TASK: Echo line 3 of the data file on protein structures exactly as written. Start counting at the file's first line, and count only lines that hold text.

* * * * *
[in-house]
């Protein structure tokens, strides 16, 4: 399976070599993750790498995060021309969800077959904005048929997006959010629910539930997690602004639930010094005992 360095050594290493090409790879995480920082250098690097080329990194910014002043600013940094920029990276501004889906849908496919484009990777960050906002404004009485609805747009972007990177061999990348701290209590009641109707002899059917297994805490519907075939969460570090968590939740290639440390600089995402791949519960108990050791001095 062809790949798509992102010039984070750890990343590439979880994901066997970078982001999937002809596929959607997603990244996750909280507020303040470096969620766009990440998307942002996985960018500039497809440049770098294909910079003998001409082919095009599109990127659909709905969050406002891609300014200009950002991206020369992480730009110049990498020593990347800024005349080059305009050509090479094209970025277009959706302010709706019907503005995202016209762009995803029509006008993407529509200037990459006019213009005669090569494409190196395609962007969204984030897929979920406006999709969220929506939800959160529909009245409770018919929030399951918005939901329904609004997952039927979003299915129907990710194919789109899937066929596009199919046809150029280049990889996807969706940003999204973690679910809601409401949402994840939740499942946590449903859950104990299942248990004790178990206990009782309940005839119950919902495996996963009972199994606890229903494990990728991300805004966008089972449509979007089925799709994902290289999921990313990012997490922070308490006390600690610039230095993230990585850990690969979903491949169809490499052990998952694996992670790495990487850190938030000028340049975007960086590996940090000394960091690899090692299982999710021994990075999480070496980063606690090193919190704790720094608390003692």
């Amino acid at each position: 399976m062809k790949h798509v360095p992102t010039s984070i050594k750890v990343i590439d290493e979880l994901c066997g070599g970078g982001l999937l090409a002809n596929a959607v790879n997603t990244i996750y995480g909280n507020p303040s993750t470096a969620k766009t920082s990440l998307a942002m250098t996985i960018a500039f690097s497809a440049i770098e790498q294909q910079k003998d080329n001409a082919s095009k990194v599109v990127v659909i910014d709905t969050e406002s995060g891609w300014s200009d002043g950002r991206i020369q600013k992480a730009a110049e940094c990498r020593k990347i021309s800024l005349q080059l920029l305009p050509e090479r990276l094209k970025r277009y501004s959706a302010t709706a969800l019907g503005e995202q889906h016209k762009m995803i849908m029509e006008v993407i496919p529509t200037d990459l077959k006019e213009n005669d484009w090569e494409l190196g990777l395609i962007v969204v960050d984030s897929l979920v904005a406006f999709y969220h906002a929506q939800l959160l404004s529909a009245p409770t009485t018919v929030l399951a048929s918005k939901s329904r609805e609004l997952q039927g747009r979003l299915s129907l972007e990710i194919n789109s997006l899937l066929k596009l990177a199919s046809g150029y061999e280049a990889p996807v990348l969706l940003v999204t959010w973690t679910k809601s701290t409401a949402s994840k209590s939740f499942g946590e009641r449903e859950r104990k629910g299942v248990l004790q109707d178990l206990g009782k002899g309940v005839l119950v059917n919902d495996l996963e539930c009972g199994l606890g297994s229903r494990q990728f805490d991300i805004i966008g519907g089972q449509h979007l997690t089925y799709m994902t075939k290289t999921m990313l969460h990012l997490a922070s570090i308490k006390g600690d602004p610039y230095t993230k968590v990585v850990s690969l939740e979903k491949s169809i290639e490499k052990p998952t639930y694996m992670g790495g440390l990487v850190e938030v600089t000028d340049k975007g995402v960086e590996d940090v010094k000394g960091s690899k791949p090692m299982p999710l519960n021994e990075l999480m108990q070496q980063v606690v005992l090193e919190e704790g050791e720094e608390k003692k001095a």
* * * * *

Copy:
């Amino acid at each position: 399976m062809k790949h798509v360095p992102t010039s984070i050594k750890v990343i590439d290493e979880l994901c066997g070599g970078g982001l999937l090409a002809n596929a959607v790879n997603t990244i996750y995480g909280n507020p303040s993750t470096a969620k766009t920082s990440l998307a942002m250098t996985i960018a500039f690097s497809a440049i770098e790498q294909q910079k003998d080329n001409a082919s095009k990194v599109v990127v659909i910014d709905t969050e406002s995060g891609w300014s200009d002043g950002r991206i020369q600013k992480a730009a110049e940094c990498r020593k990347i021309s800024l005349q080059l920029l305009p050509e090479r990276l094209k970025r277009y501004s959706a302010t709706a969800l019907g503005e995202q889906h016209k762009m995803i849908m029509e006008v993407i496919p529509t200037d990459l077959k006019e213009n005669d484009w090569e494409l190196g990777l395609i962007v969204v960050d984030s897929l979920v904005a406006f999709y969220h906002a929506q939800l959160l404004s529909a009245p409770t009485t018919v929030l399951a048929s918005k939901s329904r609805e609004l997952q039927g747009r979003l299915s129907l972007e990710i194919n789109s997006l899937l066929k596009l990177a199919s046809g150029y061999e280049a990889p996807v990348l969706l940003v999204t959010w973690t679910k809601s701290t409401a949402s994840k209590s939740f499942g946590e009641r449903e859950r104990k629910g299942v248990l004790q109707d178990l206990g009782k002899g309940v005839l119950v059917n919902d495996l996963e539930c009972g199994l606890g297994s229903r494990q990728f805490d991300i805004i966008g519907g089972q449509h979007l997690t089925y799709m994902t075939k290289t999921m990313l969460h990012l997490a922070s570090i308490k006390g600690d602004p610039y230095t993230k968590v990585v850990s690969l939740e979903k491949s169809i290639e490499k052990p998952t639930y694996m992670g790495g440390l990487v850190e938030v600089t000028d340049k975007g995402v960086e590996d940090v010094k000394g960091s690899k791949p090692m299982p999710l519960n021994e990075l999480m108990q070496q980063v606690v005992l090193e919190e704790g050791e720094e608390k003692k001095a």